PEOPLE who decide to get behind the wheel with alcohol or drugs in their system are being warned they run the risk of killing themselves or somebody else.

Essex Police is running their annual Christmas anti-drink and drug driving campaign throughout December and will focus on the experiences of officers who have attended serious collisions.

Insp Rob Brettell from the Serious Collision Investigation Unit said: "Driving under the influence of drink or drugs is stupid, reckless and irresponsible.

“Drink and drugs effect your ability to react while behind the wheel.

"Sadly we’re still seeing people taking the risk.

“In particular, we’ve seen the number of people we’re catching drug drive really increase in recent months.

"In fact we’re seeing almost as many drug driving arrests and drink driving arrests.

“Part of that is down to the fact that we’ve got more equipment to test drivers but it also shows the extent to which people think it’s OK to drive under the influence of drugs.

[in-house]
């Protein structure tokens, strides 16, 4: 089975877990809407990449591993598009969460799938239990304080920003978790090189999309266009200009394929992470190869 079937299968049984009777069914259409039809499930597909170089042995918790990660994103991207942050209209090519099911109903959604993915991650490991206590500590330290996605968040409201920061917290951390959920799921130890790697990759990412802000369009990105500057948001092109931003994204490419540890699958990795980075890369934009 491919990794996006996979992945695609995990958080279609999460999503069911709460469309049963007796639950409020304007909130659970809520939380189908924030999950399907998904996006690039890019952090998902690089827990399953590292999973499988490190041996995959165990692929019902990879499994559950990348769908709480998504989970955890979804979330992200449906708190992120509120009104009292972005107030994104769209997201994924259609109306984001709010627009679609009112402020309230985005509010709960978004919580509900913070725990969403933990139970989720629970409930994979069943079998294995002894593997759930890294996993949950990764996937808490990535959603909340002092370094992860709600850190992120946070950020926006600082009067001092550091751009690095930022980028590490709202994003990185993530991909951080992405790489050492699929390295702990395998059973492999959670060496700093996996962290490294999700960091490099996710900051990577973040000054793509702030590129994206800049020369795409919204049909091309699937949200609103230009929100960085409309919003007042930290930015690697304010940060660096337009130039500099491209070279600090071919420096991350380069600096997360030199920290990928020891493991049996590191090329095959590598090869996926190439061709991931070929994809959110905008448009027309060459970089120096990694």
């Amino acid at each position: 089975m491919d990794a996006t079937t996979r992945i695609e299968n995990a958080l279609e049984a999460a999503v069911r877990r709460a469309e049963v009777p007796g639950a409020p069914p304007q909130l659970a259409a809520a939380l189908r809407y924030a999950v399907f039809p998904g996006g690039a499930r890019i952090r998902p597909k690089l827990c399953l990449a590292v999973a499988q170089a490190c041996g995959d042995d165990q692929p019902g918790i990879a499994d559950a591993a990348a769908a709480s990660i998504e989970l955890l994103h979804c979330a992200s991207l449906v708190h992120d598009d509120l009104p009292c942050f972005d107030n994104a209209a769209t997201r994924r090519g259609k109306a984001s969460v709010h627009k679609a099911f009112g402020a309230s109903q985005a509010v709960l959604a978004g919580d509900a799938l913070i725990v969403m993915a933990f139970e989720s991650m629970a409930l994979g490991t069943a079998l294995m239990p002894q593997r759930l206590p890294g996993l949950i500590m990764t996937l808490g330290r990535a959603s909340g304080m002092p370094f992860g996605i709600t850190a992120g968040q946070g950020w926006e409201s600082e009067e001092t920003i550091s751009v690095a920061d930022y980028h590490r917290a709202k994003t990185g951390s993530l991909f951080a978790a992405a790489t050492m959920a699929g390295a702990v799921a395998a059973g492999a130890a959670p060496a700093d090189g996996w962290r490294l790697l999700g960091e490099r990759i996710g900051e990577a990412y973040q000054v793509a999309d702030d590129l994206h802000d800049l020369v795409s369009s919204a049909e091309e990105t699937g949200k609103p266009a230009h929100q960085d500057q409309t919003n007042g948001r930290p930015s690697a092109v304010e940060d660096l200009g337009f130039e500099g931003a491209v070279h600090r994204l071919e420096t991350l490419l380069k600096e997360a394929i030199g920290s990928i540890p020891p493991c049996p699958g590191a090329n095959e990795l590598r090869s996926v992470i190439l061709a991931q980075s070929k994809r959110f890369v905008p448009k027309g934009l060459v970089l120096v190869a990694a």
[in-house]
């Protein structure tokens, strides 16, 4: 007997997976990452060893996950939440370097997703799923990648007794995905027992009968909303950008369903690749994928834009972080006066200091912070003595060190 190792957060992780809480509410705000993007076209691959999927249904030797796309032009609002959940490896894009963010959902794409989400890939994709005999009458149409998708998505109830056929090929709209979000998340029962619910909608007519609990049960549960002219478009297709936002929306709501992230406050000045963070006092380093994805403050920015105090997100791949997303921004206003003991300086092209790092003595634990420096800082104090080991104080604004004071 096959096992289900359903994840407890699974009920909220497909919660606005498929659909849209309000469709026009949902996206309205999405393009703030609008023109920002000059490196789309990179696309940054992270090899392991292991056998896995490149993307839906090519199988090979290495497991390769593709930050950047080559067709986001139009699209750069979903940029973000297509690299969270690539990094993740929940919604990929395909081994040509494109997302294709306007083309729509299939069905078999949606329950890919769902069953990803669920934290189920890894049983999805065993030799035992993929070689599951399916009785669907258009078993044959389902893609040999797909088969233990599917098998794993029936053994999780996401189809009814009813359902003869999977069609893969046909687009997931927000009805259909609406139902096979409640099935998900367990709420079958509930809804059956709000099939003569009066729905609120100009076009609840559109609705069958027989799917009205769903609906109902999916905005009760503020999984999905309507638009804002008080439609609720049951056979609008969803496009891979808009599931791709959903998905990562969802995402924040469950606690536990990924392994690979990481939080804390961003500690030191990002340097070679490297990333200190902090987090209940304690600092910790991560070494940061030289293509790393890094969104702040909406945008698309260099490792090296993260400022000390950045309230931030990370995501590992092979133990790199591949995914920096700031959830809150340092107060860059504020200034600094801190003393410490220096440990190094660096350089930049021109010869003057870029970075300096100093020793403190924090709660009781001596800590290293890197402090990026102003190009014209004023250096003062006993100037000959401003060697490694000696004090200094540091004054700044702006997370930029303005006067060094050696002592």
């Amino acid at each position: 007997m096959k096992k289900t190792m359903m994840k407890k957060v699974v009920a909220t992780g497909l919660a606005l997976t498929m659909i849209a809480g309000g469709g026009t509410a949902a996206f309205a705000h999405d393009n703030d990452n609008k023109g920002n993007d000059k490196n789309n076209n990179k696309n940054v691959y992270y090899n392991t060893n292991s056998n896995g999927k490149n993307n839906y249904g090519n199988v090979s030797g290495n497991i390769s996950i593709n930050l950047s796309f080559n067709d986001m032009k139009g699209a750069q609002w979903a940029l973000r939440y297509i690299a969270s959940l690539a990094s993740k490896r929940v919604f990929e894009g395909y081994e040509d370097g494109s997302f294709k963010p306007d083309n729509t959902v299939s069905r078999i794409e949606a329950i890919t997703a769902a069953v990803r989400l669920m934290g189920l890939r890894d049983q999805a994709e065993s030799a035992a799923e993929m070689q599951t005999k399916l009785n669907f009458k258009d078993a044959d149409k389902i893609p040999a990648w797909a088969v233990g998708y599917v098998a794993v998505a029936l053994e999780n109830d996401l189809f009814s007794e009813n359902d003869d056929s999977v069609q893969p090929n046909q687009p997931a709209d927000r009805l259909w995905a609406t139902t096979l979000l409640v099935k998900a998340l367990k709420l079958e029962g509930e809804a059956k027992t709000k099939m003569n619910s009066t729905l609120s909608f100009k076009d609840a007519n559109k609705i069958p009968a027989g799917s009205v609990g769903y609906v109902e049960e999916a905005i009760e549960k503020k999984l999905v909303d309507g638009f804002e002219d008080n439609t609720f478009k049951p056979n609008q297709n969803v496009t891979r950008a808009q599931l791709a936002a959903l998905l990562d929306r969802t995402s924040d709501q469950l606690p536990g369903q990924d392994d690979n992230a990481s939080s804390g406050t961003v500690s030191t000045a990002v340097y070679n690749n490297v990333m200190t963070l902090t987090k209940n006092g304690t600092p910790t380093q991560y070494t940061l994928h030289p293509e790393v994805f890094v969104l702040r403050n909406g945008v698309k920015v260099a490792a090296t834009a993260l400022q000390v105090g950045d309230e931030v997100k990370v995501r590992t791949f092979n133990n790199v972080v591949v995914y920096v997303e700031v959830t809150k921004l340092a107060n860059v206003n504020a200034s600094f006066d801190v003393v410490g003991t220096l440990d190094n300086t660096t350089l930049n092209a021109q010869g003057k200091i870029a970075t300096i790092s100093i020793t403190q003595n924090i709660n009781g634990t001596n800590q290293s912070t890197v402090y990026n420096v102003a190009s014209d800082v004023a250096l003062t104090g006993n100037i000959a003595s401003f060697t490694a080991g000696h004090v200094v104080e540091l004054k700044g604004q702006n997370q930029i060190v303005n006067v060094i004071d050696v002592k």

“It’s not ok. It risks lives and could lead to someone being seriously injured or killed.

“My officers attend and investigate the most serious collisions on our roads and it’s our job to tell families that their loved ones aren’t coming home.

“We know first-hand how it feels to deal with the worst crashes and we don’t want anyone else to have that experience.

“My message this Christmas is drive safe, drive sober.”

Officers will be carrying out proactive operations throughout the campaign but Insp Brettell says the community can play a part in keeping our roads safe too.

He added: “Information and intelligence from the public is really important to help us identify those breaking the law.

“If you see someone you believe is drink or drug driving or if you’ve got information about someone who does it regularly I need you to call us and let us know.

“I believe communities around Essex find drink and drug driving as abhorrent as we do and they can help us tackle those doing it.”

If you have information about a drink or drug driver please call us on 101 or Crimestoppers anonymously on 0800 555 111.